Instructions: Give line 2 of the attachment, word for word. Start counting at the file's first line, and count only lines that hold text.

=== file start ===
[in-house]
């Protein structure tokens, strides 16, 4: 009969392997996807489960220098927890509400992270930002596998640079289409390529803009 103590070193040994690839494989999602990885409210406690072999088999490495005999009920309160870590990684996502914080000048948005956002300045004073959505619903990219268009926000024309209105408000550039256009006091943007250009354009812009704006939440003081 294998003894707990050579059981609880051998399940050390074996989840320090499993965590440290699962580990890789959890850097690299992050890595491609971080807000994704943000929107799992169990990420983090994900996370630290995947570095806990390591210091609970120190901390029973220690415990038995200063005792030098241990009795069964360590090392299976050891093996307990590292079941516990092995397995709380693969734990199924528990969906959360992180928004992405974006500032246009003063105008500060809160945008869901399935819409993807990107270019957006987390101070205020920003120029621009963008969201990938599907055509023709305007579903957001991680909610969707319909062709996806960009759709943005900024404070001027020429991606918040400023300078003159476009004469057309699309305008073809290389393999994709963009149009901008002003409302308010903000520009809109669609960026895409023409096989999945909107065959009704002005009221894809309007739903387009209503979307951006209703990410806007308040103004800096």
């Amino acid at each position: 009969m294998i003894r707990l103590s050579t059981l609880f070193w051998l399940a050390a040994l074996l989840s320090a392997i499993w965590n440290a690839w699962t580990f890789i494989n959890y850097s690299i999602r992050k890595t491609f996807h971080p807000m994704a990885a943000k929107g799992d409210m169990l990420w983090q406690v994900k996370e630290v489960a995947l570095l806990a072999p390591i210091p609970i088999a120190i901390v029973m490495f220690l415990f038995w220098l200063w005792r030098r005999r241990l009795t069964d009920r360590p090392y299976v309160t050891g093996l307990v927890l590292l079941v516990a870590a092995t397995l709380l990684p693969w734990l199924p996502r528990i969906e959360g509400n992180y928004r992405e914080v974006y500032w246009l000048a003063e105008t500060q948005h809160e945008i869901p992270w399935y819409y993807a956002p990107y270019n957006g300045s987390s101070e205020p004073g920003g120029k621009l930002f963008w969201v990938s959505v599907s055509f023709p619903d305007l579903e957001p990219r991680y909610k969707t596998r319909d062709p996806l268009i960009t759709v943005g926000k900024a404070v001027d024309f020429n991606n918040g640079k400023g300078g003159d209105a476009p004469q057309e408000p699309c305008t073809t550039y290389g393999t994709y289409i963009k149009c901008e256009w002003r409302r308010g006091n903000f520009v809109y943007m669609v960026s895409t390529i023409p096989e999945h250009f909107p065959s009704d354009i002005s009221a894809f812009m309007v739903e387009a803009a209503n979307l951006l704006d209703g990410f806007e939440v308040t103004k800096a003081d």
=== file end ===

């Protein structure tokens, strides 16, 4: 009969392997996807489960220098927890509400992270930002596998640079289409390529803009 103590070193040994690839494989999602990885409210406690072999088999490495005999009920309160870590990684996502914080000048948005956002300045004073959505619903990219268009926000024309209105408000550039256009006091943007250009354009812009704006939440003081 294998003894707990050579059981609880051998399940050390074996989840320090499993965590440290699962580990890789959890850097690299992050890595491609971080807000994704943000929107799992169990990420983090994900996370630290995947570095806990390591210091609970120190901390029973220690415990038995200063005792030098241990009795069964360590090392299976050891093996307990590292079941516990092995397995709380693969734990199924528990969906959360992180928004992405974006500032246009003063105008500060809160945008869901399935819409993807990107270019957006987390101070205020920003120029621009963008969201990938599907055509023709305007579903957001991680909610969707319909062709996806960009759709943005900024404070001027020429991606918040400023300078003159476009004469057309699309305008073809290389393999994709963009149009901008002003409302308010903000520009809109669609960026895409023409096989999945909107065959009704002005009221894809309007739903387009209503979307951006209703990410806007308040103004800096």